NY1's Budd Mishkin continues his "One On 1" series with a profile of one of New York's most successful businessmen and philanthropists, Lewis Cullman.
Lewis Cullman knows about having money and giving it away - a lot of it.
He made hundreds of millions of dollars as CEO of Cullman Ventures, which bought and sold companies like the At A Glance Calendar Company: Bought in 1978 for $13 million; sold in 1999 for $550 million.
Cullman is now known primarily as one of the top philanthropists in New York. He and his wife Dorothy have donated an estimated $223 million, a spirit of giving first instilled by Cullman's mother.
“When I was a little boy she said, ÎI don't think I want to leave a lot of money. I'd rather give it away while I'm alive. What's the sense in leaving it if you're not around to get some pleasure out of it?’ I was very young, but that stuck in my mind. [I thought], ÎMaybe that makes some sense,’" he says.
Cullman's thoughts on making money and giving it away are contained in his 2004 book "Can't Take It With You." He doesn't have much patience for private foundations. Cullman thinks they should give away more money and should only have a life of 50 years.
“When the family leaves money, when no member of the family is left, it suddenly becomes a bureaucracy,” he says. “The guys that run it don't want to disband the foundation because they're cutting themselves out of work, so this is a motivation to keep everything alive."
The list of beneficiaries of the Cullmans' generosity reads like a “who's who” of New York's cultural world: the Museum of Modern Art, the Metropolitan Museum of Art, the New York Public Library, the American Museum of Natural History, and the Library of the Performing Arts at Lincoln Center.
Cullman made his money in business, but he's always been a science guy. NY1 spent an afternoon with Cullman at another object of his financial affection, the New York Botanical Garden.
In 1994, Cullman brought the Museum of Natural History and the Botanical Garden together, establishing a program in his name in the field of molecular biology, which will soon be housed in the new Pfizer Plant Research Laboratory.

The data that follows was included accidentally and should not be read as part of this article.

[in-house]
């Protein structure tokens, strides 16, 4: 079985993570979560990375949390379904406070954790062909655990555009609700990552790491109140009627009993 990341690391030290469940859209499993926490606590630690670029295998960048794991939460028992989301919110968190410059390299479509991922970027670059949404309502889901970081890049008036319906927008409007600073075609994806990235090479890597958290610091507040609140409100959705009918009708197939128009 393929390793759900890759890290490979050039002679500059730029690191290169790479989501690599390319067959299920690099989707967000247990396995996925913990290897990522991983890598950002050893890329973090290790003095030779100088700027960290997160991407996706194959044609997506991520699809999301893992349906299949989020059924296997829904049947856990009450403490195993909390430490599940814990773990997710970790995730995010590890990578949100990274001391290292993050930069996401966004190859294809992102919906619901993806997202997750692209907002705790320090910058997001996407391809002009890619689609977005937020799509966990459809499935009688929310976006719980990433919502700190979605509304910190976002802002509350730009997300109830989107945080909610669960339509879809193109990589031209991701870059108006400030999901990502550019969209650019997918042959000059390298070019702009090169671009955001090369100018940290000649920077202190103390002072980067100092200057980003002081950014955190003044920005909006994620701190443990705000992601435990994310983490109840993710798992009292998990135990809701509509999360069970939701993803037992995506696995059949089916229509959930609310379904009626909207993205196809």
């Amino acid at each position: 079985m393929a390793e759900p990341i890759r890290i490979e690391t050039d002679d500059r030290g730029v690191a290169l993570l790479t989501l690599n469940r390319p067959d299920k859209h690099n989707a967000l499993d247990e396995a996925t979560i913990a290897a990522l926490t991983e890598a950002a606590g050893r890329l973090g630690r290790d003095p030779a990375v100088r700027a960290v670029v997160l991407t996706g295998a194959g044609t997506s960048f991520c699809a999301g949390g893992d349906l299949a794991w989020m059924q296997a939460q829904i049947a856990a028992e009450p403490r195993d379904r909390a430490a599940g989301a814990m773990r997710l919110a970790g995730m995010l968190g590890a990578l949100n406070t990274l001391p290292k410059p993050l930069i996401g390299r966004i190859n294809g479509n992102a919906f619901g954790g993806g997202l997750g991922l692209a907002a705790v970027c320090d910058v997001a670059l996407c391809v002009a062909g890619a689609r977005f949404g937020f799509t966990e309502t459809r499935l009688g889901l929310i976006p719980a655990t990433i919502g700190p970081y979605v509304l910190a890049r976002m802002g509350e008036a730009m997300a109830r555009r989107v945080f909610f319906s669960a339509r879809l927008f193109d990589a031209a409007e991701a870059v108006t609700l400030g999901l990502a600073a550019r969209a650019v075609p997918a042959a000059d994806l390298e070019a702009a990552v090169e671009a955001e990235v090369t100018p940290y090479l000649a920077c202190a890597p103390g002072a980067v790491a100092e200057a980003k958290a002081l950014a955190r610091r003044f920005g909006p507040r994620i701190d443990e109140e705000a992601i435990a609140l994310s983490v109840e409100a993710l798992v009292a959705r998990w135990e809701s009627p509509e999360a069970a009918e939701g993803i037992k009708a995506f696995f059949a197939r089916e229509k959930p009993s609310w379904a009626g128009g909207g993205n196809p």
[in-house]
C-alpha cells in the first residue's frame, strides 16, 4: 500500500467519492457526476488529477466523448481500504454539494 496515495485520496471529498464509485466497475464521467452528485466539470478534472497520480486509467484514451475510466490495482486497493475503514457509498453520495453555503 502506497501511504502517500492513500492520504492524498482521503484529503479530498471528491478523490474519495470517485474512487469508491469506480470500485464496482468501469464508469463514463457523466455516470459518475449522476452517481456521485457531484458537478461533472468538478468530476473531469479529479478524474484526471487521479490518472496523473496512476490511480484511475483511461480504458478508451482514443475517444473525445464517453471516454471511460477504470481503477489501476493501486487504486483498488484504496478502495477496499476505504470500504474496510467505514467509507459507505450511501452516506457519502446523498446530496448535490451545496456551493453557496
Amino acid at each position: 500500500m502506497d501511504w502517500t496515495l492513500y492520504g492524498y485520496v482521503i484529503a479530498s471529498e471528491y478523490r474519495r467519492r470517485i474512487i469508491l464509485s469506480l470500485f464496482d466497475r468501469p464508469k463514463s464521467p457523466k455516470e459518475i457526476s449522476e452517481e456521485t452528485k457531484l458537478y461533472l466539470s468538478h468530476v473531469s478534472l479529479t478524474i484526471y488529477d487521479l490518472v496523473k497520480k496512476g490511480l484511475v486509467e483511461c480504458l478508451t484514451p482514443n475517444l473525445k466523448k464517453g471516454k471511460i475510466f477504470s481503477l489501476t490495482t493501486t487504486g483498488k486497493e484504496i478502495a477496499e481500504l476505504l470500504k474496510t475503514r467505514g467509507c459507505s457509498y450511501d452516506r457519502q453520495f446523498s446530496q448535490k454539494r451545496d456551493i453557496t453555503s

“I really think that in the very beginning, the people at the garden were not very enthusiastic,” Cullman says. “[They thought], ÎWell, we’ll accommodate this guy.’ Now of course it's the biggest thing since sliced bread."
And Cullman doesn’t just write a check — he is active in the programs to which he contributes, like Chess in the Schools. He's been chairman of the Chess in the Schools Foundation since 1997, and he and his wife Dorothy were recently honored for their work.
“Everyone likes to feel that he or she has done something worthwhile in this life,” he says. “You know, it doesn't happen that often. How many opportunities do you have to do something like that? And I've been very lucky to have them in a number of areas. I’m always looking for new ones too.”
Lewis Cullman's Manhattan apartment is filled with beautiful artwork from around the world. But this is not the rags to riches story that we see so often among successful people of Cullman's generation.
He grew up near Central Park in a family that made its money in the tobacco industry. He was sent off to boarding school at 11, eventually attended Hotchkiss and then Yale.
But Cullman says he wanted no part of the family business.
“I remember saying as a young kid I didn't believe in inherited wealth,” he says. “Where that came from, I don't know. But I know I said it at the time. I had a feeling that I wanted to make it on my own, and I did."